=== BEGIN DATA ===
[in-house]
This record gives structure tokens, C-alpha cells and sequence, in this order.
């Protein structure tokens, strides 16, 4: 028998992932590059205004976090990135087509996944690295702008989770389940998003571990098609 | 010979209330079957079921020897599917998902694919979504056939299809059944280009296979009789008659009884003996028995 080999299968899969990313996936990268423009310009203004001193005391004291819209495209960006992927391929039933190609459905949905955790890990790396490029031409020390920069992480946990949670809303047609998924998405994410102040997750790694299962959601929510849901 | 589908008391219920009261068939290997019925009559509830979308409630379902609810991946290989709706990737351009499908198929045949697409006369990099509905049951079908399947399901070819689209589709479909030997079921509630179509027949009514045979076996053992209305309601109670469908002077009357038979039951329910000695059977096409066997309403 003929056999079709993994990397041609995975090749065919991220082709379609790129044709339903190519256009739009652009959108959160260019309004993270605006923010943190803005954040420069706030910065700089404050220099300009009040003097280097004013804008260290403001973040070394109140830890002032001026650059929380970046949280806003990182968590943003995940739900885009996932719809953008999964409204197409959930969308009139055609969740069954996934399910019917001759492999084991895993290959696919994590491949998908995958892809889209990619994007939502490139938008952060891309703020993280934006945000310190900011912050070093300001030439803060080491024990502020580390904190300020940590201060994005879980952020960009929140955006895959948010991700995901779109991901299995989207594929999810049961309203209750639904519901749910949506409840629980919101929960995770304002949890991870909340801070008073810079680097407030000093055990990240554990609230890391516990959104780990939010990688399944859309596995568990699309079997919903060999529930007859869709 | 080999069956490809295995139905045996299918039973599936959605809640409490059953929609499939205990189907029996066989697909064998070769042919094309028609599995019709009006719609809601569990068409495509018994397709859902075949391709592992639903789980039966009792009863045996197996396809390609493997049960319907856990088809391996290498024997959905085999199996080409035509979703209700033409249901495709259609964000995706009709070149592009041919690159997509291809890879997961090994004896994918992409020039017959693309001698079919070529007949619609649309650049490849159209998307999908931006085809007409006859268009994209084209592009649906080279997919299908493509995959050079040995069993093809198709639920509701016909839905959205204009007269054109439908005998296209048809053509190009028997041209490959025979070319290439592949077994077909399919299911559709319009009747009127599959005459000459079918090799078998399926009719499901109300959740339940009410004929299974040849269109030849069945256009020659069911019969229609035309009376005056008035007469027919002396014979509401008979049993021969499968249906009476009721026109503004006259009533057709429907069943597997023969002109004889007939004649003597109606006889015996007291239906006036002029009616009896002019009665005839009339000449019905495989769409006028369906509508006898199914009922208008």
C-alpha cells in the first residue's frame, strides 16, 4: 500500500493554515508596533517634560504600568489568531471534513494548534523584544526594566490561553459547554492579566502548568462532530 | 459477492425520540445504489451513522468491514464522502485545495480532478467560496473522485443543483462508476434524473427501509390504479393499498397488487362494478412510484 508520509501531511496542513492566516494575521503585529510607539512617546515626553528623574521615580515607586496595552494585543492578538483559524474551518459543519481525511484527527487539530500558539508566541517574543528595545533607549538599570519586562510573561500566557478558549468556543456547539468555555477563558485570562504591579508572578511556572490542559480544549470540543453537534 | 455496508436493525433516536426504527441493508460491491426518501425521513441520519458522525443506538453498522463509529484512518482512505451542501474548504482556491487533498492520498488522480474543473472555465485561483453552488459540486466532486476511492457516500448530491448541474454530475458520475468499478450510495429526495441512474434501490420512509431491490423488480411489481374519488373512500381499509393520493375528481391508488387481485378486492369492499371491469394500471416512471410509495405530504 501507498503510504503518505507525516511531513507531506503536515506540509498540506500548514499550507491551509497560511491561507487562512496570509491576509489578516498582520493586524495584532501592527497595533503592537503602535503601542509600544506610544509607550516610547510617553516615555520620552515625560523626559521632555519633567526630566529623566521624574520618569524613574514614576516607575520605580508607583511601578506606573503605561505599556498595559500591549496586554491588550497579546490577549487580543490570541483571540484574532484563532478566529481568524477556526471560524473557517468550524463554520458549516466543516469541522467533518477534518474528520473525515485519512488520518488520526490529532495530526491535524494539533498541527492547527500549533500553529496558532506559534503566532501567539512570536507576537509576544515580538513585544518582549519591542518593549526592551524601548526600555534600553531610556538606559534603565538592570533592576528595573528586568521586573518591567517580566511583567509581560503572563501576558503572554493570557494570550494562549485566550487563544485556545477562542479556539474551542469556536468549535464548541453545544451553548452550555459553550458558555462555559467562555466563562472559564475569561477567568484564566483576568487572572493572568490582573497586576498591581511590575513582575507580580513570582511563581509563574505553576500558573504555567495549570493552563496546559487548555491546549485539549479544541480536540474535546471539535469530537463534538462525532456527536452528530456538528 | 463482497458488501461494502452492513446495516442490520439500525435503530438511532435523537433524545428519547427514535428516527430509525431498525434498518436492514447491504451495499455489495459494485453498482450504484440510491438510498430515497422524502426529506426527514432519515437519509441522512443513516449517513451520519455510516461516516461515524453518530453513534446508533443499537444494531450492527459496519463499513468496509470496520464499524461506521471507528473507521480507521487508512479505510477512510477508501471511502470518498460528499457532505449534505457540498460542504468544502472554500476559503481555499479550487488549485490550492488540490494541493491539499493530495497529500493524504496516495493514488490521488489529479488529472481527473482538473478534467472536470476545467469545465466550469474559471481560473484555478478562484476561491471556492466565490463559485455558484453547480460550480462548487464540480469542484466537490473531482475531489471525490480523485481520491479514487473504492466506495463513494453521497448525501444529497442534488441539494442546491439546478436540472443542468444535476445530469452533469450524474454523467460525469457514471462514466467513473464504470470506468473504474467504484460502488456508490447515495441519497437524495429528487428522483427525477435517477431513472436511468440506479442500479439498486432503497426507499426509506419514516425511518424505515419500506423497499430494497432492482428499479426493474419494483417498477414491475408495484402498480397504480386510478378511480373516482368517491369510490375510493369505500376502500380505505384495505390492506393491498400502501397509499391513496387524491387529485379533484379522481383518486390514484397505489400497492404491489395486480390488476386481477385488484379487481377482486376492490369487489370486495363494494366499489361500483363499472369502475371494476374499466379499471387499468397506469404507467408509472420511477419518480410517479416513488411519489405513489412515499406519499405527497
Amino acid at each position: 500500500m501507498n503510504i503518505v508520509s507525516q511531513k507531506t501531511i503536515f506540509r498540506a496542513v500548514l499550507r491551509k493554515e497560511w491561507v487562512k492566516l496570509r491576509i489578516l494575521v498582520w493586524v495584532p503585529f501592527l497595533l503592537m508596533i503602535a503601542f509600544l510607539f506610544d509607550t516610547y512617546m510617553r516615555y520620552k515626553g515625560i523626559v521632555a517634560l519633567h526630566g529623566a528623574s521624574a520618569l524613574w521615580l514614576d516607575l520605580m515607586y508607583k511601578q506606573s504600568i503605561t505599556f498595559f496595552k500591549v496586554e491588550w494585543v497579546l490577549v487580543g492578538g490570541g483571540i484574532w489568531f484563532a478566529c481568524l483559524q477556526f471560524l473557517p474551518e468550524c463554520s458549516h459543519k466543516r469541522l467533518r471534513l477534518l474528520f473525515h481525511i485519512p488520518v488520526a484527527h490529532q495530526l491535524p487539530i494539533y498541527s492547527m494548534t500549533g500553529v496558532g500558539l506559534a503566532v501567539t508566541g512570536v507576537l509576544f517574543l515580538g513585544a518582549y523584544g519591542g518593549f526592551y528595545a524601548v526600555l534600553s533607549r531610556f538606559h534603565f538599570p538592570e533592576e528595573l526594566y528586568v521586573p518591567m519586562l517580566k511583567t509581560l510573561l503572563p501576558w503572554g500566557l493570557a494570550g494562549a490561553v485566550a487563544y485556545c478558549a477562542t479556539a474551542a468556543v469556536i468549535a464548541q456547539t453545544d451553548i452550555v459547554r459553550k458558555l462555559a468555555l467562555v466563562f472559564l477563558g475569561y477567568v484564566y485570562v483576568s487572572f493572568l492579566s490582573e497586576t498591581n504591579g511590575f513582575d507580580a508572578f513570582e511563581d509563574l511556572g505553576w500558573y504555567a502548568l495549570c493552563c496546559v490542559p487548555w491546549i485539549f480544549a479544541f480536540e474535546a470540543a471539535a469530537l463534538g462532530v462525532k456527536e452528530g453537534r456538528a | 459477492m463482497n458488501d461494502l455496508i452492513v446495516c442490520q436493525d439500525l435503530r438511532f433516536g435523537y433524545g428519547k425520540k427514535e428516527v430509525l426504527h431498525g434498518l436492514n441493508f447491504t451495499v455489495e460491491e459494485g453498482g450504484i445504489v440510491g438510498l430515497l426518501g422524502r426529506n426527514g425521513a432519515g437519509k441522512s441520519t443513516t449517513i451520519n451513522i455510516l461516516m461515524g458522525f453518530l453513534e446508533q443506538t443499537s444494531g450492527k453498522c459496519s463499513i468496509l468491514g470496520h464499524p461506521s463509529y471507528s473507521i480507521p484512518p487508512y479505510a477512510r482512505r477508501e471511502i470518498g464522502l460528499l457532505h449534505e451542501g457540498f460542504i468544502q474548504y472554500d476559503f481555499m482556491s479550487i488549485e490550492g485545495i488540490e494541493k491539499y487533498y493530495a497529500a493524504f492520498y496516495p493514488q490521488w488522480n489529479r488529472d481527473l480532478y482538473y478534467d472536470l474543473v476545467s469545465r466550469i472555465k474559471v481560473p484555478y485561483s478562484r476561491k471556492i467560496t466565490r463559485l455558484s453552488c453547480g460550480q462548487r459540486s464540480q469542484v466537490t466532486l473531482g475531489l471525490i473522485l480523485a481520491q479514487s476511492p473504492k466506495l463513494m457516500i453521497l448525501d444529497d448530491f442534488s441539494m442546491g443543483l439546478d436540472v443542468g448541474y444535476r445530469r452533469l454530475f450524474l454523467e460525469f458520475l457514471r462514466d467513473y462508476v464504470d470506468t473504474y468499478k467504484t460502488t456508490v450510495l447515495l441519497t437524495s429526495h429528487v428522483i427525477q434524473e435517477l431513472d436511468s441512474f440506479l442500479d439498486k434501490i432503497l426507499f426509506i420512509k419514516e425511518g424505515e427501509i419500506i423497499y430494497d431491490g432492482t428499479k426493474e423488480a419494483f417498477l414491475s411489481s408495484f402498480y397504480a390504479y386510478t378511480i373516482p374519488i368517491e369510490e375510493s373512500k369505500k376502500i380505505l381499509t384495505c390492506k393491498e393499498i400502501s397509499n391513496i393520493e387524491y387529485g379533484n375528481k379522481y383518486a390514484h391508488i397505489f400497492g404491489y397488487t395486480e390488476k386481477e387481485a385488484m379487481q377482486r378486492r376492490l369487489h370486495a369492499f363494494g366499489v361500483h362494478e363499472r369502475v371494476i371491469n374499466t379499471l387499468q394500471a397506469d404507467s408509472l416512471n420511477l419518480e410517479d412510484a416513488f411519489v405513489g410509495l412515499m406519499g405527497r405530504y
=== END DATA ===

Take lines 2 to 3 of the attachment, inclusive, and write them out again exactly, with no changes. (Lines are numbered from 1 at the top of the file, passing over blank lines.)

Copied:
This record gives structure tokens, C-alpha cells and sequence, in this order.
């Protein structure tokens, strides 16, 4: 028998992932590059205004976090990135087509996944690295702008989770389940998003571990098609 | 010979209330079957079921020897599917998902694919979504056939299809059944280009296979009789008659009884003996028995 080999299968899969990313996936990268423009310009203004001193005391004291819209495209960006992927391929039933190609459905949905955790890990790396490029031409020390920069992480946990949670809303047609998924998405994410102040997750790694299962959601929510849901 | 589908008391219920009261068939290997019925009559509830979308409630379902609810991946290989709706990737351009499908198929045949697409006369990099509905049951079908399947399901070819689209589709479909030997079921509630179509027949009514045979076996053992209305309601109670469908002077009357038979039951329910000695059977096409066997309403 003929056999079709993994990397041609995975090749065919991220082709379609790129044709339903190519256009739009652009959108959160260019309004993270605006923010943190803005954040420069706030910065700089404050220099300009009040003097280097004013804008260290403001973040070394109140830890002032001026650059929380970046949280806003990182968590943003995940739900885009996932719809953008999964409204197409959930969308009139055609969740069954996934399910019917001759492999084991895993290959696919994590491949998908995958892809889209990619994007939502490139938008952060891309703020993280934006945000310190900011912050070093300001030439803060080491024990502020580390904190300020940590201060994005879980952020960009929140955006895959948010991700995901779109991901299995989207594929999810049961309203209750639904519901749910949506409840629980919101929960995770304002949890991870909340801070008073810079680097407030000093055990990240554990609230890391516990959104780990939010990688399944859309596995568990699309079997919903060999529930007859869709 | 080999069956490809295995139905045996299918039973599936959605809640409490059953929609499939205990189907029996066989697909064998070769042919094309028609599995019709009006719609809601569990068409495509018994397709859902075949391709592992639903789980039966009792009863045996197996396809390609493997049960319907856990088809391996290498024997959905085999199996080409035509979703209700033409249901495709259609964000995706009709070149592009041919690159997509291809890879997961090994004896994918992409020039017959693309001698079919070529007949619609649309650049490849159209998307999908931006085809007409006859268009994209084209592009649906080279997919299908493509995959050079040995069993093809198709639920509701016909839905959205204009007269054109439908005998296209048809053509190009028997041209490959025979070319290439592949077994077909399919299911559709319009009747009127599959005459000459079918090799078998399926009719499901109300959740339940009410004929299974040849269109030849069945256009020659069911019969229609035309009376005056008035007469027919002396014979509401008979049993021969499968249906009476009721026109503004006259009533057709429907069943597997023969002109004889007939004649003597109606006889015996007291239906006036002029009616009896002019009665005839009339000449019905495989769409006028369906509508006898199914009922208008």